Book a free survey
Moving into a new office can be a headache for an organisation. First, they’ve got to find an appropriate space in an attractive location. Once the deal is sealed, they need to find a fit out company that can transform the vacant shell into a space that meets business needs and inspires staff.
But one integral aspect of a fit-out project that often gets left until it’s almost too late, is security.
Treating security as an afterthought, at best compromises the initial vision of the occupier and can often sour the relationship between the fit-out company and its client. At worst it can compromise the safety of staff and leave the organisation vulnerable.
In this article, we discuss why security planning should be included at the start of an office fit out and what solutions need to be considered.
Why Security In The Workplace Is Paramount
For many of us, the worst thing that can happen in the office is to put up with hearing Brian’s joke about shitake mushrooms for the millionth time. However, there is a darker side to office life.
A plethora of crime is committed in offices around the world on a regular basis. At best these crimes can cause significant financial loses to the company, at worst they can result in serious reputational damage and even criminal liability.
Theft, for example, causes losses of £190m a year to businesses, with two-thirds of UK office-based employees admitting to stealing from their employer. And incidents of disgruntled employees stealing confidential data is also on the increase. [CT1]
So, it goes without saying that security solutions should be considered right from the start of an office fit out.
Hiding In Plain Sight
Including a security surveyor in early discussions around a fit-out project allows for security solutions to be seamlessly integrated into the overall aesthetic of the office interior. Such an expert can advise on the most appropriate solutions for high-risk areas, whether that’s CCTV, access control, or time locked and security rated doors.
They can then also advise on what work needs to be carried out by the security systems provider at each stage of the fit out. After all, the last thing the client wants to hear is that their shiny new office must be ripped apart to install the appropriate security solutions or that its sleek design has to be compromised with dozens of unsightly wires.
As Jason Powell, security surveyor for TSI Security, says: “The sooner we get involved the better. If we can get together with the client and the fit-out company at the very start of a project, it makes it a lot easier for us to deliver the desired specifications and the project doesn’t fall behind schedule and we know when we’re needed on site to install at each stage.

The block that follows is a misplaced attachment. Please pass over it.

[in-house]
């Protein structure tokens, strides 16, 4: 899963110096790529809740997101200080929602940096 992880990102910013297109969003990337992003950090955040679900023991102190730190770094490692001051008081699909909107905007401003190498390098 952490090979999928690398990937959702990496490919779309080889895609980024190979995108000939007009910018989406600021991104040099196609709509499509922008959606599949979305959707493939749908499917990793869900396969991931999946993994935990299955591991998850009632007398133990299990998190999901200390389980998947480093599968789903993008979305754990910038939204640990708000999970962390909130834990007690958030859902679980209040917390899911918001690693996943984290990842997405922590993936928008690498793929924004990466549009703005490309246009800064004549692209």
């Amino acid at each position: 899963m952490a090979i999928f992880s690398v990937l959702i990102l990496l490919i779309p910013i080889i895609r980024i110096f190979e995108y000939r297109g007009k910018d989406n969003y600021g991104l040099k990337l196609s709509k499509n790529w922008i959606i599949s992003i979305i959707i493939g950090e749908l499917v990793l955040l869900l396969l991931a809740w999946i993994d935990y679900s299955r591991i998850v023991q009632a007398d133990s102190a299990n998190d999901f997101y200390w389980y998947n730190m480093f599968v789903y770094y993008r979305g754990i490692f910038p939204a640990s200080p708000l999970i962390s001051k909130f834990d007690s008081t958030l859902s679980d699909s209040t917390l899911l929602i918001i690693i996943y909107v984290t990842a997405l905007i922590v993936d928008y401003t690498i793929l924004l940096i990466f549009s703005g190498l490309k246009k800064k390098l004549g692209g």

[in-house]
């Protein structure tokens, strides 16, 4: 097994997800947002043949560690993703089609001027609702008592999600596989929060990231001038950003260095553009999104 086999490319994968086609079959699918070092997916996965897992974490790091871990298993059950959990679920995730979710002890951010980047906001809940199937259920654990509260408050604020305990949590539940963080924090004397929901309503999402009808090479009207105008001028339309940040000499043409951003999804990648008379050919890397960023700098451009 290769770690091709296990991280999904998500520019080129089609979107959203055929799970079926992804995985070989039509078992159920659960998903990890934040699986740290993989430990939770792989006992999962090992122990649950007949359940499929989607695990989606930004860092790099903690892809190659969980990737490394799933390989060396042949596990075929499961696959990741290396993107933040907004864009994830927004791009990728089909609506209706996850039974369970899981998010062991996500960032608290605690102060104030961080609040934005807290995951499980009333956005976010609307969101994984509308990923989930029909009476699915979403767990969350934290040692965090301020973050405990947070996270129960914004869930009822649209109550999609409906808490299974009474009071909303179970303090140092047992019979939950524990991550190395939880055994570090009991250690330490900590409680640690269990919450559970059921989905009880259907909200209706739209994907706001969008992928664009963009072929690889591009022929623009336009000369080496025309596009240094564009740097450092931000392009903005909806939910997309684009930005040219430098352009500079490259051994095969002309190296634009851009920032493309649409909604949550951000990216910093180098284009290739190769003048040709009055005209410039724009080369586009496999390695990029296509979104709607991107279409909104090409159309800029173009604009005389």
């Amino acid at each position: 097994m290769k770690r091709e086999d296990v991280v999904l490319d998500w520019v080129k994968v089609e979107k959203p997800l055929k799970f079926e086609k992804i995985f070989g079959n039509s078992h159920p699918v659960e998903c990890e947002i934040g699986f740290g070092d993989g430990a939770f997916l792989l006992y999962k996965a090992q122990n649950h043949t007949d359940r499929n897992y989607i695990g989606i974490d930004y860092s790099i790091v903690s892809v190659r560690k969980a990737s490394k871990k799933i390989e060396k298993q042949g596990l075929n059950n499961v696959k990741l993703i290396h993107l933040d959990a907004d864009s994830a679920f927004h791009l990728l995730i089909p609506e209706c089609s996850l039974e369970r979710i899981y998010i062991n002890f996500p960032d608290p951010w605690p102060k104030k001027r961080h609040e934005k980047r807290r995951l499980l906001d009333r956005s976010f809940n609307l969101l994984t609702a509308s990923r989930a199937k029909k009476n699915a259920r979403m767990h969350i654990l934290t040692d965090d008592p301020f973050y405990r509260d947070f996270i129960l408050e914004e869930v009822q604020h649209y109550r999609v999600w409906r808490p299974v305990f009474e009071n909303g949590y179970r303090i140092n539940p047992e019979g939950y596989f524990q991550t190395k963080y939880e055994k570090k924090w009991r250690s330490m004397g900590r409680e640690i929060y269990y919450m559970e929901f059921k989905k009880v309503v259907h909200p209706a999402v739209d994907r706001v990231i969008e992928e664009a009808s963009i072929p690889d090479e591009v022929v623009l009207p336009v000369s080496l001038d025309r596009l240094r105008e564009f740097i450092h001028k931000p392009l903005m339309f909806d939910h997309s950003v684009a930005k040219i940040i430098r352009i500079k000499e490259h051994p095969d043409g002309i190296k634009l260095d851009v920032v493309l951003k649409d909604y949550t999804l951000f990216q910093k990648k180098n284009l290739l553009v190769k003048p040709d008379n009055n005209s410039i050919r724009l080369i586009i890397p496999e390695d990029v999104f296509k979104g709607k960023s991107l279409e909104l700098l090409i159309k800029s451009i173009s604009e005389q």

You Don’t Want “Access All Areas”
As they say, prevention is better than cure. So is a good starting point when considering security during a fit out, planning which areas need to be restricted. Obviously, your client doesn’t want any Tom, Dick or Harry wandering into the office for obvious reasons. However, there may also be areas where the client wants to limit staff access. For example, not everyone needs to have access to the IT department, particularly the server room.
HR may have an open door policy during the day but sensitive information needs to be protected at night – after all, in an age of flexible working, you don’t know who’s going to be burning the midnight oil. However, there are a number of solutions to counter these issues.
Not only can some doors operate on a time lock, for example between 6 pm and 9 am, but also time and attendance can be tracked. That way your client knows exactly who’s been through what door at what time. As well as using this functionality to make sure everyone is behaving and are situated where they are meant to be this is also incredibly important for fire safety. “If the fire alarm triggers a report of everyone that’s currently in the building can be generated, so you’ve got a list to check off to make sure everyone’s safe.
Stars of CCTV
Obviously, each fit out poses different security challenges but there are some areas where CCTV should be compulsory.
Jason says, “You always want to cover the key areas that give access to your floors – such as the lift or entrance area and fire exits but also areas with high-value goods. This could be the IT department, which obviously contains expensive equipment, but also areas that contain sensitive data, such as HR and accounts.”
And CCTV has come on leaps and bounds in recent years. Not only can cameras detect general movement, but they can also detect a “man down” if an employee suffers an accident. CCTV can be used in conjunction with access control – taking a head and shoulder photo each time someone uses an entry card or fob. This reduces the opportunity for unauthorised personnel to enter areas they shouldn’t, by using a stolen entry device.
Footage can also be accessed remotely through a local network so security and relevant senior staff can view footage from wherever they are.
Put Security First
It really does make sense to put security at the heart of an office fit out project. The earlier a security firm can get involved, the less disruption and delays will be caused down the line.
As Jason says: “A lot of the time security is an afterthought during an office fit out and that needs to be changed. Security of the occupiers building and their staff should be one of the most important things. So, it’s always best to get us involved at the start of a project. We can find out what the client’s security concerns are and address them for them, even if it’s just restricting people from entering off the street.”